Peter Ahlstrom

Yes, if you want to give it up, you gave it up.

Phantine

If nobody is currently bonded to it, does the attuning still take a week?

Otherwise it seems weird people would figure out putting a gemstone in hilt lets you summon it, since nothing would happen without a week of bonding time.

ricree

Not that weird. One of the books (WoK, I think) mentions that many years passed before the gemstone bonding was discovered. Shardblades were still really valuable, though, and even more vulnerable to theft, so it makes sense that people would have kept them close at hand long enough for the bonding process.

Other than that, all you need is someone to accidentally decorate the blade correctly, which is something that took a long time to happen, but was probably bound to happen eventually considering how key infused gemstones are to the world.

Peter Ahlstrom

Well said.

#3 Copy

angwilwileth

Would you ever consider writing "The Spotters Guide to Spren"?

Whenever Stormlight archive is finished, a comprehensive guide to the little guys would be awesome.

Brandon Sanderson

This is a good idea. We'd probably mix it with a general Roshar worldboook, though I can imagine doing it on its own.

#4 Copy

sxeQ

Given the chance, what stories would you like to write in the Wheel of Time universe?

Brandon Sanderson

If I felt it appropriate, I'd choose to finish the prequels. I'd write one about Tam going to war, and one about Moiraine and Lan's adventures leading up to visiting the Two Rivers. Those were two things Robert Jordan had talked about writing.

He didn't leave much in the way of notes, though, so I don't think it would be right to do them.

#5 Copy

Bradtholomew

What is the origin of the name Kaladin?

My wife and I recently had our first child and that's what we named him. Just curious if there's any story behind the name.

Brandon Sanderson

I use Arabic in some of the creation of Alethi names, and Kaled (or Khaled) was the root I started playing with to come up with a new name for Kaladin, as I didn't like the one I'd used in 2002. I'd already designed Kalak after this, the Herald, and wanted a common name version of this.

When I arrived at Kaladin, it sounded right to me--likely because of the similarity to Paladin, as others noted below.

Dragonsandman

So if Kaladin's name is derived from Khaled, is it fair to assume that the Alethi language sounds similar to Arabic?

Brandon Sanderson

Alethi has some Hebrew to it too. I used Semitic language roots for the Dawnchant, which had a huge influence on Rosharan languages. While there are a few oddballs rules, and some linguistics that stand on their own, both major language groups on Roshar (the Azish family and the Vorin family) would probably sound very Arabic to you.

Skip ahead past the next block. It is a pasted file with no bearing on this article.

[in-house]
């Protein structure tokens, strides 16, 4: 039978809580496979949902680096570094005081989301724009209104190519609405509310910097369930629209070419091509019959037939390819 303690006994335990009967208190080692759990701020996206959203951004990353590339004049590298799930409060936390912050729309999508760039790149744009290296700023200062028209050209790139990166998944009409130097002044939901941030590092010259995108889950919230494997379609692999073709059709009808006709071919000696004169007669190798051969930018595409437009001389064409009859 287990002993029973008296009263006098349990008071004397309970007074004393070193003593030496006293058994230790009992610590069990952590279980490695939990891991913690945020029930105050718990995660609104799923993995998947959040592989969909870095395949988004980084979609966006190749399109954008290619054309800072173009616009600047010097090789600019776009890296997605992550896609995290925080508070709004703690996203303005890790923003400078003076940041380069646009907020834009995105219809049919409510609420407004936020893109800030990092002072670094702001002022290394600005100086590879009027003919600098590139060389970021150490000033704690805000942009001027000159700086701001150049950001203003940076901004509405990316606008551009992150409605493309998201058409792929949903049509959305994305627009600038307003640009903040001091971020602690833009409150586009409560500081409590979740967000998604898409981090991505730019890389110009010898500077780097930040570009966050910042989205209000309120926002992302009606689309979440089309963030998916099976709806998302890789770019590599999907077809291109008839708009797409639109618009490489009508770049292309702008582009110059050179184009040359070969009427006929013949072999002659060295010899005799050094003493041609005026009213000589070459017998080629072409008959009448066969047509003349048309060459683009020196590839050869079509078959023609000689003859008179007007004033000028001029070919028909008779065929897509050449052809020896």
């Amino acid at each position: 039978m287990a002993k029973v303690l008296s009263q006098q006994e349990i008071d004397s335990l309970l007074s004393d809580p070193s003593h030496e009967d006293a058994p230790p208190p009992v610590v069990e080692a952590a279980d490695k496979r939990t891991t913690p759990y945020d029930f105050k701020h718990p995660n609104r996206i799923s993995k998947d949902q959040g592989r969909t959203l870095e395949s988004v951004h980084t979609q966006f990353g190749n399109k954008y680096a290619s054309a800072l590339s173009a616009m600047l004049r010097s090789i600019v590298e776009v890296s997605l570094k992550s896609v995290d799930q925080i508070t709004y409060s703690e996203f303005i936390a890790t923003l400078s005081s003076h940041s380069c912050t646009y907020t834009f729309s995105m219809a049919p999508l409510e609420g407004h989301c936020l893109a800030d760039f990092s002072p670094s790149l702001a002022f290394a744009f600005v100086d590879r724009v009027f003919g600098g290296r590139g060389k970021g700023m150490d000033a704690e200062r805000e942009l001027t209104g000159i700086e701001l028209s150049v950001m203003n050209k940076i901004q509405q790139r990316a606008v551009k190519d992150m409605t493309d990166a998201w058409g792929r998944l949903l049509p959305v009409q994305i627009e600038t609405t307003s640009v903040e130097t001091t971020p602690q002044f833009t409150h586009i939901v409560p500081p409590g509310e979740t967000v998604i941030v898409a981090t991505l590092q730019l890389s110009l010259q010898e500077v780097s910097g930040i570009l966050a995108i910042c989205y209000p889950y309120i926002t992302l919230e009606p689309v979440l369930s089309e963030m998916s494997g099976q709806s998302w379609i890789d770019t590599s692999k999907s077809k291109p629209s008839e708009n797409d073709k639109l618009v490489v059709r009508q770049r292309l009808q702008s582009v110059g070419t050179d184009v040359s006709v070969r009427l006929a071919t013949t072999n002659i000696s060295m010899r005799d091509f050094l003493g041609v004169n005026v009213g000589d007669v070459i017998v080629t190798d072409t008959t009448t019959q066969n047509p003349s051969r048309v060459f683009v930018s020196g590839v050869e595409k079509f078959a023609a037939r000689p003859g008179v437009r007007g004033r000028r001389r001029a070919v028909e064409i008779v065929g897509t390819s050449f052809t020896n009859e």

For example, the Alethi Kh is a voiceless velar fricative. The Azish kk or q sound is a voiceless uvular, sometimes stop, sometimes an affricate. Sometimes a uvular ejective.

No, I can't make those sounds on demand. Peter can, though. It's helpful to have a linguist on my team.

Shin is its own language, as is Iriali.

BeskarKomrk

What can't Peter do? He seems to be an expert on everything!

Brandon Sanderson

He is amazing. But, in this case, he was a linguistics major in college. So there's a little extra amazingness from him in these areas.

#6 Copy

ItsRainingBears

Hi Brandon.

Is there anything from one of your published books that you would go back and change/remove if you could?

Brandon Sanderson

Tons of stuff.

I'd better foreshadow Vin drawing on the mists at the end of Mistborn One.

I'd take another stab at Mat in Gathering Storm.

I'd see if I could come up with something better for Fain at the end of AMoL.

I'd change some things about Words of Radiance that would be spoilers to mention.

But yes, there's lots I would change. I think it's best, for right now, to just let them be. Constant revision leads to madness.

#7 Copy

mmSNAKE

There isn't anything story specific I'd want to ask, I wish to discover by reading. I was wondering if Stormlight Archive books are going to get a special edition limited prints from subterranean press, like some of your other work?

Anyway looking forward to Oathbringer later this year, thanks for the amazing effort you put in these books.

Brandon Sanderson

Our plan is to do tenth anniversary books of all of the cosmere novels, though right now I plan to put the four Wax and Wayne books into two volumes. (So, sell them as two-in-one.) Likewise, it's possible that the Stormlight books will be better as two volumes each, sold in a slip case together, so that you don't risk ruining bindings by reading them.